Originally posted on Forbes.com.
I’m writing this just after the conclave of cardinals announced the successor to Pope Benedict XVI, who last month became the first modern-day pontiff to abdicate the throne. They charted some new ground, choosing 76-year-old Argentine Cardinal Jorge Mario Bergoglio, the first non-European to fill the role in more than 1,200 years and the first ever from the Jesuit order. But in other ways, it was a vote to preserve the status quo, as Bergoglio, who has chosen to be called Francis, is a theological conservative.
In some ways, it’s amazing that a successor emerged so quickly. The Catholic Church has been weathering some especially tough times, and a major reboot seems to be in order. The weeks after Pope Benedict stepped down were, a New York Times journalist wrote, “a period fraught with tense discussions about what kind of pope was needed for a church threatened by secularism, the scandal of clerical sex abuse and a Vatican bureaucracy stippled with corruption.”
There’s no doubt that a new kind of pope is needed, one who is more progressive, whose pronouncements are more in line with the times, who will confront the Church’s scandals head-on and make reparations where needed, and who will stay in sync with cultural change. Those are attributes of character, wisdom, experience and political savvy.
But in addition to that, Pope Francis will need some rock-solid branding skills. He’ll have to have a strong personal brand, a vision for the church’s brand in the 2010s and beyond, and an understanding of how outside forces might conspire to brand him.
My fellow Forbes contributor George Bradt, a leadership-development expert and the co-author of The New Leader’s 100-Day Action Plan, recently offered some interesting insights in his column about what the new pope can learn from past leaders: “Now the church is at a turning point and the new Pope must do his part to complete its cultural change,” he explained in his introduction. The last time this was so was in 1958, when Angelo Giuseppe Roncalli became Pope John XXIII. One of his first acts was, says Bradt, “to call the Second Vatican Council ‘to open the windows of the Church to let in some fresh air.’”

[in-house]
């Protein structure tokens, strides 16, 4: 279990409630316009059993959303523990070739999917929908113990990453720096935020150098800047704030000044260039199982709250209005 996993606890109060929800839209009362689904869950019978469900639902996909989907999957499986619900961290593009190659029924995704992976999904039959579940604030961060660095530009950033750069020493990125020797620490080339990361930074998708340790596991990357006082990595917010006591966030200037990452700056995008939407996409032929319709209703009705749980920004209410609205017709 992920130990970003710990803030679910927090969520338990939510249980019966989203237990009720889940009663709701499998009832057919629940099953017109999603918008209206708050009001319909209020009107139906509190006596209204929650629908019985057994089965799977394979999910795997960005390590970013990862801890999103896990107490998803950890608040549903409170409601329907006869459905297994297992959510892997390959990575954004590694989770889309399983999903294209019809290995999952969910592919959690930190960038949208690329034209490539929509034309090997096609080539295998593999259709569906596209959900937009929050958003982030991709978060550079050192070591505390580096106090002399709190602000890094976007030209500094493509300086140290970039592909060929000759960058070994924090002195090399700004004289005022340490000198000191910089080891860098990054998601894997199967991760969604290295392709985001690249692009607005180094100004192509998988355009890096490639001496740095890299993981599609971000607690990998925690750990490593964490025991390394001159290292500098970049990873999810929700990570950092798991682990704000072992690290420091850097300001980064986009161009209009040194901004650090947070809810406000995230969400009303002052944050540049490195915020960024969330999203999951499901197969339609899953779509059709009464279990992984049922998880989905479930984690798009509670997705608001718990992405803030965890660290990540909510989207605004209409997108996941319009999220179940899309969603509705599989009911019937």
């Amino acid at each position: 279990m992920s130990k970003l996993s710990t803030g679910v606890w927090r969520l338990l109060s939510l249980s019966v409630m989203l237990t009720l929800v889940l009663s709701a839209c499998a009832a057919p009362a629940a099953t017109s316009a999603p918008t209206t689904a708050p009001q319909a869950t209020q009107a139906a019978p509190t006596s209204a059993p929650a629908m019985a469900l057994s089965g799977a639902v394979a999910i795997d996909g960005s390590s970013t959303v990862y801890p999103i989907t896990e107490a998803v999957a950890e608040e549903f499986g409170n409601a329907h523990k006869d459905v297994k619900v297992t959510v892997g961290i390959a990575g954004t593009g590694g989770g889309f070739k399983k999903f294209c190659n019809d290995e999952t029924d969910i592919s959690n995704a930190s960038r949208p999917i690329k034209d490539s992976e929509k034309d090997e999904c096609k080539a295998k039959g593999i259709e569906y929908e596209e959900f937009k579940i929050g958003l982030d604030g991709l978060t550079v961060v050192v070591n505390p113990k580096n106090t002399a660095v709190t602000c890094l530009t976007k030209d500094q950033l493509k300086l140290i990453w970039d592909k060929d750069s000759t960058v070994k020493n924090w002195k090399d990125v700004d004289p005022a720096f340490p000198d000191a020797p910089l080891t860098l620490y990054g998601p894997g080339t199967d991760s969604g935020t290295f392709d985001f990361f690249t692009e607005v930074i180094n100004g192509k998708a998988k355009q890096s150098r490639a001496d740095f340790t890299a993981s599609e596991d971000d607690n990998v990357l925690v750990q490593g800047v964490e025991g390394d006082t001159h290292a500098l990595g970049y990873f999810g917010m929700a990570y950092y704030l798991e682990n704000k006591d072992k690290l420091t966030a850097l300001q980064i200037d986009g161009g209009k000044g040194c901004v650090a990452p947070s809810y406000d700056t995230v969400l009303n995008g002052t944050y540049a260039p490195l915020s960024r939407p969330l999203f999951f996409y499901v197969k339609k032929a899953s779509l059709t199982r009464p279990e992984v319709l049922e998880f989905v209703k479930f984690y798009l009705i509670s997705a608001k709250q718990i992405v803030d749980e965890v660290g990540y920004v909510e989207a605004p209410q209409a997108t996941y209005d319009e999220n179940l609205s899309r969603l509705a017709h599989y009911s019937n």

That’s a good start but a little vague. The new pope’s personal brand needs to assert that he’s someone suited to fostering changes in environment, values, attitudes, relationships and behaviors. “Given the new environment,” Bradt wrote, “the re-commitment to core values and the new attitude, strengthening relationships by strengthening communication, encouraging more in-depth debate and tackling conflict is critical to making Vatican II’s intended changes real and sustainable.”
Although Bradt concluded by stating that achieving meaningful culture change is a marathon not a sprint, Romy Ribitzky at Upstart Business Journal argued an opposite point, that Pope Benedict XVI’s sudden resignation “jolt[ed] the Church into Catholic 2.0” and “forced the Church to confront his departure in an entrepreneurial fashion.”
His stepping down, she continued, “forced the ancient institution to do what every startup has been doing for generations: adapt or fade.” It also reinforced his own personal brand with some “‘steel’ in his spine, humility, humanity and making the unconventional decision,’” as Ribitzky quoted career consultant Michael D. Brown. “‘You can’t give 100 percent of something you are not passionate about—it’s best to move on a connect back to your passion.’”
Pope Francis would be wise to take that to heart—as would leaders of any organization, whether it be religious, cultural, corporate or entrepreneurial. This is a time for the new pope to prove that he is passionate: about the office, about his position, about committing to real change and about getting with the times. Pope Benedict XVI set a low bar there: His greatest innovation was starting a Twitter account (better than nothing, but still).
Imagine if Pope Francis were to take a bolder approach to branding, using all the tools available today, and commit to a public persona that has transparency, honesty, integrity, respect for relationships, and passion for restoring a troubled institution to a position of honor and respect.